By Peter Laird, MD
It is interesting to see the various responses from those within the dialysis community to the call for optimal dialysis. It is gratifying that many are supportive and active advocates for change to address America's poor CKD5 results, but there are others, and not a small group, that lay much of the blame for our poor results at the feet of noncompliant patients. Some go so far as to see noncompliant patients as the major cause for poor outcomes in our system. Certainly, I have had my share of patients that fit the noncompliant category during my medical career and there are reports of noncompliance in dialysis units as high as 50%. Yet, what does the medical evidence tell us about dialysis noncompliance and its causes? An interesting study is instrumental to understand some of the underlying causes:
Patient age and smoking were statistically significant effects in the model predicting skipping treatment; current smoking (P=0.04) and younger age (P=0.008) were significantly associated with skipping treatments.
In addition, three psychosocial variables were significantly associated with shortening of dialysis treatments: little or no perceived control over future health, depression, and perceived effects of kidney disease on daily life. Patients who had shortened treatments were more likely to feel little or no control over their future health (P=0.007), to be depressed (P=0.01), and to be bothered by the restrictions that kidney disease placed on their daily lives (P=0.006).
A less recognized psychological condition that may also be widely prevalent in dialysis patients is Post Traumatic Stress Disorder. We usually consider this as a diagnosis of soldiers returning from combat. Yet an interesting study came to the following conclusion:
Conclusions: PTSD is common in HD patients, but little work has been done to explore the variables associated with PTSD. Data suggest that PTSD is under diagnosed and under treated in HD patients. Interventions should target these patients with the goal to improve well-being and quality of life.
Many are doing just that, improving their patients well being and quality of life through self care without waiting for CMS to declare what is best practice, they understand already.
In our self-care dialysis facility, there are 46-50 patients who live in an inner-city environment and who have a mortality rate of approximately 2% per year. [Editor's note: This annual mortality rate is far below the 23% nationwide rate.] They also have a transplantation rate that is above the norm.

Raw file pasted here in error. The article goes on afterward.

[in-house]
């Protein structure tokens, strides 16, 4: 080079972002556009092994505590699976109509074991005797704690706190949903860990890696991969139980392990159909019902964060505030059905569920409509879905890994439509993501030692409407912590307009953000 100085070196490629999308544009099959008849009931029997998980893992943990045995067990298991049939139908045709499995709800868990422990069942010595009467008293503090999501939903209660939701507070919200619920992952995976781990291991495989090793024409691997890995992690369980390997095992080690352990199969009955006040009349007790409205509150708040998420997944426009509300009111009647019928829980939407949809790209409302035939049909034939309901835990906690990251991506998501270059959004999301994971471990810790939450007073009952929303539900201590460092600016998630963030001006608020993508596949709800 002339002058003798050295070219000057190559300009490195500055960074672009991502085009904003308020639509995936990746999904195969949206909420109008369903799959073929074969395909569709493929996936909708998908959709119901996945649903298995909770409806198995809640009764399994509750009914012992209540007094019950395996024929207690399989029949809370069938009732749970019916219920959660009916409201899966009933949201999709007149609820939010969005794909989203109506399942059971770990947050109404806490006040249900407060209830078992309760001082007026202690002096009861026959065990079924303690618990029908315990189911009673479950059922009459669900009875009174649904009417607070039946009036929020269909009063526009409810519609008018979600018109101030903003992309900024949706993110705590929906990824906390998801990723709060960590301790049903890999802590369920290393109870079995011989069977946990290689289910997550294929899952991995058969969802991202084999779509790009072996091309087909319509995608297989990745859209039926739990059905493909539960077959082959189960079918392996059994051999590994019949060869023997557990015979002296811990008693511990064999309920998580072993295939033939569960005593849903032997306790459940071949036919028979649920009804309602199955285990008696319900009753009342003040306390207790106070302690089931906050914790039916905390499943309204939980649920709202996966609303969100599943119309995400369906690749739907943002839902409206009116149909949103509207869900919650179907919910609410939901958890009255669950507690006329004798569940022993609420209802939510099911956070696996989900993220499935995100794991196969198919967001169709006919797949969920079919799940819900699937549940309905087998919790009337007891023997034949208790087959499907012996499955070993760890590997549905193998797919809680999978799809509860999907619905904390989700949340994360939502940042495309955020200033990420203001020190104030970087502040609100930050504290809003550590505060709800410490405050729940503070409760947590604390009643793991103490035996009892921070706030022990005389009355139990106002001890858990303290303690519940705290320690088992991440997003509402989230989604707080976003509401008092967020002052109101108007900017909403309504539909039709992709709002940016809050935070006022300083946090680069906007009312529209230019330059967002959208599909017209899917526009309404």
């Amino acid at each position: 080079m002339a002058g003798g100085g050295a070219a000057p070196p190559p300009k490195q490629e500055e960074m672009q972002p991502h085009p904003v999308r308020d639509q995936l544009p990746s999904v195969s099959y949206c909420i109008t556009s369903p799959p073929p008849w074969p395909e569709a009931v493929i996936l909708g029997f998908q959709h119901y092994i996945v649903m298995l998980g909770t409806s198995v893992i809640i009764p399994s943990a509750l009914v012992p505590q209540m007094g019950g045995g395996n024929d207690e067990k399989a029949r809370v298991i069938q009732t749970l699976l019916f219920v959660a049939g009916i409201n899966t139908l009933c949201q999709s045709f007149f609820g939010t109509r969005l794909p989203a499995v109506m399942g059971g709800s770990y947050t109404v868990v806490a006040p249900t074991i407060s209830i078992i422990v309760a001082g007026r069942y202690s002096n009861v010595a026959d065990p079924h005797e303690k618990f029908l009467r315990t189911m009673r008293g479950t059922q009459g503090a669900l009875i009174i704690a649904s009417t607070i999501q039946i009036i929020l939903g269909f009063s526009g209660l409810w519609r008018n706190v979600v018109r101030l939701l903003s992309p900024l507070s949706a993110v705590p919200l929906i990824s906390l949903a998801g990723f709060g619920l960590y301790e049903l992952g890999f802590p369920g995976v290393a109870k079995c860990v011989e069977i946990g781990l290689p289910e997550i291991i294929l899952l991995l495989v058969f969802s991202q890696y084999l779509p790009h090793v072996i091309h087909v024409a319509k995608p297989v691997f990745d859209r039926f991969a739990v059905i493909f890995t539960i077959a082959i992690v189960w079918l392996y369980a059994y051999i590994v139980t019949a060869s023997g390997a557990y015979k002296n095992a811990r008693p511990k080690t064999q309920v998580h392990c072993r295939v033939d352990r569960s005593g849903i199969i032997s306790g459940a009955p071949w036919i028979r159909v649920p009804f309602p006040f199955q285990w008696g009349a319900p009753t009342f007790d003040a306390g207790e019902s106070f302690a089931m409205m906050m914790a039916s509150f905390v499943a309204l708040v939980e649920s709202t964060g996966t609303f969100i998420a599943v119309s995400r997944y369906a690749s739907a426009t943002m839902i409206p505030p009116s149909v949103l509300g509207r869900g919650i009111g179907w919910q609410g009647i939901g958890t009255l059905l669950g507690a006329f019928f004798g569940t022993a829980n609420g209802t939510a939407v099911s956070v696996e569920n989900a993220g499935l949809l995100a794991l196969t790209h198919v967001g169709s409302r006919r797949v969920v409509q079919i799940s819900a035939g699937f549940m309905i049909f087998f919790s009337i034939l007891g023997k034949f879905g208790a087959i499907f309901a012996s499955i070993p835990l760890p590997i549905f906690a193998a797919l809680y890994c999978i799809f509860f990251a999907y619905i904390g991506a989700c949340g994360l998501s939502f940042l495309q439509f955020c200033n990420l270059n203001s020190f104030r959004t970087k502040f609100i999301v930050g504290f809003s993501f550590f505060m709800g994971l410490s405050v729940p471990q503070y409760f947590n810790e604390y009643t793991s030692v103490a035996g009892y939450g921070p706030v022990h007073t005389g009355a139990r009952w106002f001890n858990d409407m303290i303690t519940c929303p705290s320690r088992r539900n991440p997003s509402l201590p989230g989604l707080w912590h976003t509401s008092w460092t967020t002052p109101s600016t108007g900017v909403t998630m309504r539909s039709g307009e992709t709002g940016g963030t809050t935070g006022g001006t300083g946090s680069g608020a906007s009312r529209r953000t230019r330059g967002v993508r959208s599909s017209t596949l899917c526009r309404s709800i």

NxStage Reports Sustained Reduction in Clinical Depressive Symptoms for Daily Home Hemodialysis Patients After One Year
"Depression is a serious, often undiagnosed problem for ESRD patients. The 12-month study results are extremely encouraging because they indicate that for eligible patients, switching to daily home hemodialysis may provide lasting relief of depression symptoms, especially for patients in greatest need -- those with moderate to severe depression," says Dr. Finkelstein. "In turn, addressing the problem of depression in patients could translate into less hospitalizations and improved morbidity and mortality, helping to alleviate the physical and emotional burden on patients and their families, as well as the financial burden on the healthcare system."
I must now ask a simple question, noncompliance in dialysis patients, who is to blame? The many who use noncompliance as the major excuse for our American survival debacle at 24% annually will certainly lay 100% of the blame on the patients themselves. Yet by giving dialysis patients the opportunity for self care whether with inner city in center self care patients or those at home on the NxStage, depression which is one of the central causative factors of noncompliance is nearly completely eliminated with improved patient control and self care.
Let me add one more element to this discussion before I draw my own private opinion on this matter. The fact that depression and PTSD are highly associated with hemodialysis to the extent that they have been associated makes me wonder whether noncompliance could be the result of our poor American approach to dialysis instead of noncompliance being the cause of our poor results as we hear so often. I believe firmly that exploring the definition of a simple word holds part of that answer - Iatrogenic:
An iatrogenic disorder is a condition that is caused by medical personnel or procedures or that develops through exposure to the environment of a health care facility.
The definition specifically states that any condition that is caused by exposure to the environment of a health care facility is iatrogenic, or at the fault of that health care provider. I will not list the many ways that hemodialysis is traumatic. I will not list the many ways that dialysis patients lose their independence in dialysis centers. I will not list the many ways that life on dialysis is restricted.
Lastly, I will not declare whether noncompliance is iatrogenic or not. But I would compel all American dialysis professionals to self evaluate usual dialysis care and compare that just to the two examples above as well as the many examples discussed on DSEN over the last several months. I have my own private opinion on the blame game played out by so many that oppose our efforts to initiate optimal dialysis by citing the American failure is due to noncompliant patients. Or is noncompliance simply another symptom of how far wrong usual care dialysis is in America? I will leave that to every individual to answer for themselves.